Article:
Why do so many conservatives revile hedge-fund pioneer and philanthropist George Soros? The Hungarian-born Soros — who, with his family, fled Nazism and Communism — chairs Soros Fund Management and the Open Society Foundations, a global private foundation that promotes democratic institutions. Soros has waged a lifelong battle against intolerance, authoritarian governments, and racism, but his financial support of Democrats (Hillary Clinton in 2016 and whoever opposes Donald Trump in 2020) and leftwing causes irritates conservatives.
London’s “Financial Times” — hardly a left-wing, anti-capitalist newspaper — named Soros its 2018 “Person of the Year” for his achievements and “the values he represents.” His critics, however, consider him another embodiment of “Davos Man” — who favors globalization, opaque international finance, liberal causes, and, given his immense wealth, greed.
Does today’s hyper-partisanship impair our ability to assess a person’s entire life and career? Are we sometimes too quick to apply facile labels and political stereotypes? Can Soros’s critics acknowledge the many good — and brave — things he has achieved through his writings and his generosity?
I have yet to meet a Soros critic (or supporter, for that matter) who can answer this question: Why did Soros name his philanthropic organization The Open Society Foundations?
Soros studied at the London School of Economics, where the late Sir Karl Popper was his teacher, mentor, and friend. In 1945, Popper published a landmark, two-volume book (now reissued by Princeton University Press in one 755-page volume), “The Open Society and Its Enemies.”
“The Open Society” remains the best, most lucid, and eloquent defense of liberal democratic institutions. Popper eviscerates totalitarianism’s intellectual origins, along with Marxism, Leninism and communism. His book is a political-philosophy tour de force.
Soros honored his mentor by naming his foundation after Popper’s most famous work. As a Popper disciple, Soros remains a staunch advocate of the liberal, democratic values and institutions currently under assault in the West. The notion that George Soros is an anti-democratic, pro-Communist sympathizer is ridiculous.
I have met Soros on four occasions and confess that I admire him. The first two times were at small dinner parties hosted at the late John Diebold’s Manhattan apartment. Soros struck me as quick, personable, entertaining, and funny. Like William F. Buckley, Jr., Soros has a delightfully mischievous grin that exudes charm, energy, and intelligence.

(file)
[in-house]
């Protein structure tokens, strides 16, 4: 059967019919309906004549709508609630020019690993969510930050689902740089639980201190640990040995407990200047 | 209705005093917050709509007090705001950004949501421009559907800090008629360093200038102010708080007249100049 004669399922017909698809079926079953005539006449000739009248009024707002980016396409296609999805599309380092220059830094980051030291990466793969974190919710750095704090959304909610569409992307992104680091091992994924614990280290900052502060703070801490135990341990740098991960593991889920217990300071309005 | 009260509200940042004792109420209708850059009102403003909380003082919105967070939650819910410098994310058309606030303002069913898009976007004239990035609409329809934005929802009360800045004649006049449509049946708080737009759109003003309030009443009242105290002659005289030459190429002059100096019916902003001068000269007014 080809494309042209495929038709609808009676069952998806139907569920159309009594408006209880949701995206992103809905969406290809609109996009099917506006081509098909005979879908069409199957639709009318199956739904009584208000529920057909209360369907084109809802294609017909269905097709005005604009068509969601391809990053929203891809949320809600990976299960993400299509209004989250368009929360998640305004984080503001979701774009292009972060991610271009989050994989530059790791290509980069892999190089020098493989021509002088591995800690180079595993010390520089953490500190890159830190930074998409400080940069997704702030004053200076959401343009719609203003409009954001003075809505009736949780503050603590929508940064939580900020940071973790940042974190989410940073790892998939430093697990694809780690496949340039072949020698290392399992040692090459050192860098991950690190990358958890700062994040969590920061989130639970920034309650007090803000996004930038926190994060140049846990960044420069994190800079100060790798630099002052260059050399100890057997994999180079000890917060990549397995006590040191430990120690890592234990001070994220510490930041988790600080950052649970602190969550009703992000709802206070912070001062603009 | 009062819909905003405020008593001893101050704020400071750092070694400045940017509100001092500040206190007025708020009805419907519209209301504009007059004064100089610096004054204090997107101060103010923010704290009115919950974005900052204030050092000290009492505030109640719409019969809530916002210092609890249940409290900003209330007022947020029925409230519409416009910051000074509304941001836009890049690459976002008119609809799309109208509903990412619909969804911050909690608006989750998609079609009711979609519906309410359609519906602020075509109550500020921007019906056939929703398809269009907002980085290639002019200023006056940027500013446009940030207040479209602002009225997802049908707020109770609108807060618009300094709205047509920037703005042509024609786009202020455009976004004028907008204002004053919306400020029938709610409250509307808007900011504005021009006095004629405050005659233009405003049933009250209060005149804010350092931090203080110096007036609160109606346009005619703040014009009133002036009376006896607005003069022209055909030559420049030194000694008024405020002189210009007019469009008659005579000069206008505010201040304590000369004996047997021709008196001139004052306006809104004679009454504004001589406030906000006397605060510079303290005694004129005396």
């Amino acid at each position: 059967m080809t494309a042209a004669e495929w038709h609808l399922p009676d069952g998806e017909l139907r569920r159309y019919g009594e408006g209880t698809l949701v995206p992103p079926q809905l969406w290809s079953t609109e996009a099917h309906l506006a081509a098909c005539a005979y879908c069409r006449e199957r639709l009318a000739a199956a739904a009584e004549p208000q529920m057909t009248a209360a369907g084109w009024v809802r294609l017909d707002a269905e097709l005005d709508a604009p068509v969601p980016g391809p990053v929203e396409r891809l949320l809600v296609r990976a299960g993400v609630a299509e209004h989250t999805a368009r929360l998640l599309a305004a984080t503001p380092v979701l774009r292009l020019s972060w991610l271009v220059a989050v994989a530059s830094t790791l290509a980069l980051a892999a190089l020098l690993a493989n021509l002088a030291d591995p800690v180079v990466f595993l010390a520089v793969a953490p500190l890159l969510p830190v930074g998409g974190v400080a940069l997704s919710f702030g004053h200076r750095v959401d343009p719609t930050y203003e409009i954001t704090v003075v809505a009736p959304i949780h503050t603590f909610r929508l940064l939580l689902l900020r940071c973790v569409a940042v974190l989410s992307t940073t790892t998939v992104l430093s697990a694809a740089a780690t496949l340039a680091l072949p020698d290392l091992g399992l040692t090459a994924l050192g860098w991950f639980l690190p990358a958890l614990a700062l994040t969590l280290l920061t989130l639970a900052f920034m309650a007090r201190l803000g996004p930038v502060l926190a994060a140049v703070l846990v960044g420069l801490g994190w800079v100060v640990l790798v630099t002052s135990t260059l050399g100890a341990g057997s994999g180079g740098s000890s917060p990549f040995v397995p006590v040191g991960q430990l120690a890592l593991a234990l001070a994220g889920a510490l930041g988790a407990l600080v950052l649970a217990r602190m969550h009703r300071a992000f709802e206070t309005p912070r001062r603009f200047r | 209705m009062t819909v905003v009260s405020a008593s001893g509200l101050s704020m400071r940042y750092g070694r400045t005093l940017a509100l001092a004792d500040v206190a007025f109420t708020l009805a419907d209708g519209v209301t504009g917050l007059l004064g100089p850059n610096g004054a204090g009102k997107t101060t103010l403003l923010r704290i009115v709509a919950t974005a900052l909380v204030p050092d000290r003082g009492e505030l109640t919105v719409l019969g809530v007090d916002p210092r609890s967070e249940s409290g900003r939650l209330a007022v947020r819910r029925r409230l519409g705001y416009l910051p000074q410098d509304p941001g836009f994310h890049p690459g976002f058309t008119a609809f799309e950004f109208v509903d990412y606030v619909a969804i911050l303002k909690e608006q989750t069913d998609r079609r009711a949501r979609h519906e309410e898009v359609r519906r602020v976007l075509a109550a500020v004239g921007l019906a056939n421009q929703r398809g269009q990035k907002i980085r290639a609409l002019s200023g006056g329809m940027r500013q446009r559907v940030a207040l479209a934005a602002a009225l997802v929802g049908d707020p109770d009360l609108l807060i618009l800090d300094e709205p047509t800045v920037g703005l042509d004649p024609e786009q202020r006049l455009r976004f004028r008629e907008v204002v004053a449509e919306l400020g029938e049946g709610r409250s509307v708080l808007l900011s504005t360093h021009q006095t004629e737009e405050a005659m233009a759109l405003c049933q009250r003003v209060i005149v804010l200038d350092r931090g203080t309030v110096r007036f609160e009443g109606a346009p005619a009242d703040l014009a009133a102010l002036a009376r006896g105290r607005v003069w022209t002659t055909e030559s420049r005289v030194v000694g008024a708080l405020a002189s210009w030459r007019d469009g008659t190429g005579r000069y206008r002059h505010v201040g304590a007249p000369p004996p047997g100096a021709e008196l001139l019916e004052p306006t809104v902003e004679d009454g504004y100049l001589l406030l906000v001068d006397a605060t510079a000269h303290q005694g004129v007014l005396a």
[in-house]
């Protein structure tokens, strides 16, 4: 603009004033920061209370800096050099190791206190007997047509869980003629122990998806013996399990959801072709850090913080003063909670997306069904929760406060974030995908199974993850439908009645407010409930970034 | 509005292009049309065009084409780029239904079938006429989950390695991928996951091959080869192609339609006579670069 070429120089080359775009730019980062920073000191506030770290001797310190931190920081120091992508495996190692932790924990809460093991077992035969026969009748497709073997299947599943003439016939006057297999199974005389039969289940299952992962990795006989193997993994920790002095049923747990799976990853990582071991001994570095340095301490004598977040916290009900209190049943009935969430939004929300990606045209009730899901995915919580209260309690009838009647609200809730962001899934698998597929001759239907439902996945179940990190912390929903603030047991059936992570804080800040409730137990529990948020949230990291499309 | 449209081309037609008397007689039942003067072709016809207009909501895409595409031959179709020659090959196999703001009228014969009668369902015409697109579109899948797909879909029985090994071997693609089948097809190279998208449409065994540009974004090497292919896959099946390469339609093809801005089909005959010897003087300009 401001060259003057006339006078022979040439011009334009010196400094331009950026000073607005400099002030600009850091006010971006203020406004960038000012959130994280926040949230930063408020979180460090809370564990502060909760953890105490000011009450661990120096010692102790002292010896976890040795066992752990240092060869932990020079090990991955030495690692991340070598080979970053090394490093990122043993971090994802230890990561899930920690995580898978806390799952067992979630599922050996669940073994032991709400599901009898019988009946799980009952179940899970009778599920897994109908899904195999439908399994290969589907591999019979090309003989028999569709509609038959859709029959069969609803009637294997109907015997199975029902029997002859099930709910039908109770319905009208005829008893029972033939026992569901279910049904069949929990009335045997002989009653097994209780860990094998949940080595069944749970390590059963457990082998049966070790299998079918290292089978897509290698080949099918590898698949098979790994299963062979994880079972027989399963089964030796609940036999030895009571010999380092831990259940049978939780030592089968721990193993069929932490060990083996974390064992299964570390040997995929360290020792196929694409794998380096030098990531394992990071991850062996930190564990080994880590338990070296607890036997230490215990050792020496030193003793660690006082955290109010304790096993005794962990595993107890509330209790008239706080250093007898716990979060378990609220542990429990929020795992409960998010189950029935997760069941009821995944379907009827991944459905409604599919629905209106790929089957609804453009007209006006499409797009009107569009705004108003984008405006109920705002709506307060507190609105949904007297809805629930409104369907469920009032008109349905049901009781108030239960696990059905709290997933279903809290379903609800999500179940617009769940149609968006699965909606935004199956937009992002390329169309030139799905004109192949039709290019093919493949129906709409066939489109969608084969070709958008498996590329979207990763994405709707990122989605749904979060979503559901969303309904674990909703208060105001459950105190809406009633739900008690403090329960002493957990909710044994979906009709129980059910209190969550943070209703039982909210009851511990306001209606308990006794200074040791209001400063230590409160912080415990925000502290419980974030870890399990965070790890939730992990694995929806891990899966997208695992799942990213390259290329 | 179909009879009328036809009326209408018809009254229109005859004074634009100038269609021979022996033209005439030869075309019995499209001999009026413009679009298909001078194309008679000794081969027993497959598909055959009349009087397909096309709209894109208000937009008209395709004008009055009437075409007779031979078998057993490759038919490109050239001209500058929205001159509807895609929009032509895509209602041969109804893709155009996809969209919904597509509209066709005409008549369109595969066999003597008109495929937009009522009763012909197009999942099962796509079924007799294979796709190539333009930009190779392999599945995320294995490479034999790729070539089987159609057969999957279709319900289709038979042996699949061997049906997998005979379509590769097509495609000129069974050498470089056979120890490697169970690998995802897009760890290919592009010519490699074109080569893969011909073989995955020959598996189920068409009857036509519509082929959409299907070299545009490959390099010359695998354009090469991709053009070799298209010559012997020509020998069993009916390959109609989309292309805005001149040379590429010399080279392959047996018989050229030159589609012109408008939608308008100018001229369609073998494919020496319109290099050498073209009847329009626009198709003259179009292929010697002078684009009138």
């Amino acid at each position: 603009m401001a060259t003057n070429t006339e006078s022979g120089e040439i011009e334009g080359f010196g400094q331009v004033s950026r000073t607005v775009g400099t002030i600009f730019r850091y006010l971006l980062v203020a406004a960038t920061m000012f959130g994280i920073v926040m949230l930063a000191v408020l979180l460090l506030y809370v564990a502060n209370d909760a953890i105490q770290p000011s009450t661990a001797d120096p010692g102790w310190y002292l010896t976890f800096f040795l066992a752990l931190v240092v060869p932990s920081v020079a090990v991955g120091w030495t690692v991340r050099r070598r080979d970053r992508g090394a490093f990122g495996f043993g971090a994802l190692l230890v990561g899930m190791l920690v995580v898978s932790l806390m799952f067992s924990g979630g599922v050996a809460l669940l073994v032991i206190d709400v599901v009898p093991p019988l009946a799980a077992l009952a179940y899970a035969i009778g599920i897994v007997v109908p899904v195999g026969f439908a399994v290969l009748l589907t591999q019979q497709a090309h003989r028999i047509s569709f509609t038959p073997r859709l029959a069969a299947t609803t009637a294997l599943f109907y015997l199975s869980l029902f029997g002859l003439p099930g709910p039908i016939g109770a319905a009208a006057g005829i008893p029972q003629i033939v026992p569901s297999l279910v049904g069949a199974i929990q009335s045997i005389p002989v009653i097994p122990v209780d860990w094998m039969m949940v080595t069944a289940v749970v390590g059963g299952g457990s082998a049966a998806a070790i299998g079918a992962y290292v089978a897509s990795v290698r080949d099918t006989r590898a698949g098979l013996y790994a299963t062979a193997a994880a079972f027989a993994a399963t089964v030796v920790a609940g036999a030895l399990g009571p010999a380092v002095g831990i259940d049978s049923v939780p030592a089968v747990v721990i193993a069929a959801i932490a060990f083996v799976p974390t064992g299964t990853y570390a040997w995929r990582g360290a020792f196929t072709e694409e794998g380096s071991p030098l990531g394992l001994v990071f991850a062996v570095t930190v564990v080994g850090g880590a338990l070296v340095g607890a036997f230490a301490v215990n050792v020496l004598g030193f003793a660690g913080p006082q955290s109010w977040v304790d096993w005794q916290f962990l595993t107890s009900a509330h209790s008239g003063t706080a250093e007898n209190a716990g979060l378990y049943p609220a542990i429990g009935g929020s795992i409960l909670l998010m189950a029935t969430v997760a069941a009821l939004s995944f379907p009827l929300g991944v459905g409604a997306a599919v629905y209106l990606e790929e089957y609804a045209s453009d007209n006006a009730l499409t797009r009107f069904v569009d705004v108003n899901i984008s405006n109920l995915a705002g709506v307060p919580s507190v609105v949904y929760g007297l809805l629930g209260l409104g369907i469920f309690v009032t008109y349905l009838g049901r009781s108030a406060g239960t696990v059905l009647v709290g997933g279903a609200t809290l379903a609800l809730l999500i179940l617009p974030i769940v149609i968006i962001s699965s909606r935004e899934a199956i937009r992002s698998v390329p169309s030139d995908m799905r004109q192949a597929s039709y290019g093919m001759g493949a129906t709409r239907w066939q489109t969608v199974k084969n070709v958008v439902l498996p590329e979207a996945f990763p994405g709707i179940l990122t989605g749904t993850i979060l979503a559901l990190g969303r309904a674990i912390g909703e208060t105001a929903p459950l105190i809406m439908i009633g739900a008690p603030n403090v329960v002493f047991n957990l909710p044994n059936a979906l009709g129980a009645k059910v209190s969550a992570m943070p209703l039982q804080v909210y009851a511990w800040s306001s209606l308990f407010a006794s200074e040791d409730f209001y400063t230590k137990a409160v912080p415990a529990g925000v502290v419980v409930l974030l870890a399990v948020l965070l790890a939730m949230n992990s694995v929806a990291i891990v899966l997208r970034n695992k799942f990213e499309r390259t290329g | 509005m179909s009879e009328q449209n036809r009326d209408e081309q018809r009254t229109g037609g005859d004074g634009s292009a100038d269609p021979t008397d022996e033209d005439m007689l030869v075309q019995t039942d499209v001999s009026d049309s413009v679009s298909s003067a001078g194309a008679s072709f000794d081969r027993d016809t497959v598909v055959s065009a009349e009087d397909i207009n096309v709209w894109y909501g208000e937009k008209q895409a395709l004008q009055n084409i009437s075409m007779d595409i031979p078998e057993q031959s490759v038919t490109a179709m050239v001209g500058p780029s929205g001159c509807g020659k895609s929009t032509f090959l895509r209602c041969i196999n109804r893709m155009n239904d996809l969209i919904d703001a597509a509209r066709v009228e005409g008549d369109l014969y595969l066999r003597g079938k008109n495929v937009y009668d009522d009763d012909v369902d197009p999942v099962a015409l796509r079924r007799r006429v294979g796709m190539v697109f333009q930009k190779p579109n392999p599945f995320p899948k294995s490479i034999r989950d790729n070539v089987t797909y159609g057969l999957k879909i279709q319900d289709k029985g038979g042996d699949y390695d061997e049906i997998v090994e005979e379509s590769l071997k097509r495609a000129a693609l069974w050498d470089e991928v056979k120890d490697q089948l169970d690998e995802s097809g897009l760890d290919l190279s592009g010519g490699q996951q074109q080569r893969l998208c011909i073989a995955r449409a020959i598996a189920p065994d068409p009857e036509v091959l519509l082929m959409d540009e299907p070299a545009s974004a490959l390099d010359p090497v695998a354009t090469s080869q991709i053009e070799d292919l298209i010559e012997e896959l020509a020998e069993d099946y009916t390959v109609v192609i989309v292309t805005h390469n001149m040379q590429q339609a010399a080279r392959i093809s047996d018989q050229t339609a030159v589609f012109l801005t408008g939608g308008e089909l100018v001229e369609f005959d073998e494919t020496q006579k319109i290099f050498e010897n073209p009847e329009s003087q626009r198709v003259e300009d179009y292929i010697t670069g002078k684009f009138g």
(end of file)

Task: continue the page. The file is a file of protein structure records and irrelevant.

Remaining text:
I met Soros again at a New York City gala hosted by the Committee for Economic Development, where Soros was recognized for supporting democratic institutions around the world. (Full disclosure: for approximately a decade, Soros’s Open Society Foundations funded part of CED’s work on state-level judicial-selection reform).
The fourth meeting occurred at his hedge fund’s office in late 2003 or early 2004 to discuss a proposed CED international project. CED’s then board chair was also there, along with a Soros business colleague. We first strayed into money in politics — specifically, campaign finance reform. At that time, Soros was planning to plough millions of dollars into so-called Section 527 organizations that were being established under the Internal Revenue Code to circumvent the 2002 McCain-Feingold Campaign Finance Law’s soft-money restrictions.
I told Soros politely that funding 527 groups contradicted his own previous views about campaign finance. He looked at me, smiled broadly, and then chuckled: “I know. I know,” he said. “I’m violating my own principles here, but I just believe that re-electing George W. Bush would be terrible for this country.”
While I disagreed with his reasoning and conclusion, I nonetheless respected his position. But I added: “The problem with what you’re doing is you’re launching a campaign-finance arms race. Sometime in the future, there will be a conservative George Soros, and we’ll be off to the races again with unlimited campaign spending.”
So here we are, as predicted, with the Koch Brothers, Sheldon Adelson, and others (on the right and the left) who stand ready to match — or exceed — Soros’s political spending.
George Soros has many more dimensions than just his partisan political views. At Davos 2018, he unleashed a scathing attack on internet platforms and their harmful impact on democracy, and at Davos last month, he criticized China’s efforts to develop artificial intelligence in ways that undermine individual privacy and openness.
While I do not share Soros’s partisan views, I nonetheless have enormous respect for his devotion to democratic principles and values. Through his philanthropy, he was an early, major supporter of emerging democracies in Eastern Europe and Africa.
Let’s recognize our differences at election time, but let’s not allow partisanship to keep us from seeing the whole person. Instead, let’s emphasize what we have in common: the values we share as Americans, as citizens of this country and the world.
Charles Kolb served as deputy assistant to the president for domestic policy in the Bush White House from 1990-92.
The views and opinions expressed in this commentary are those of the author and do not reflect the official position of The Daily Caller.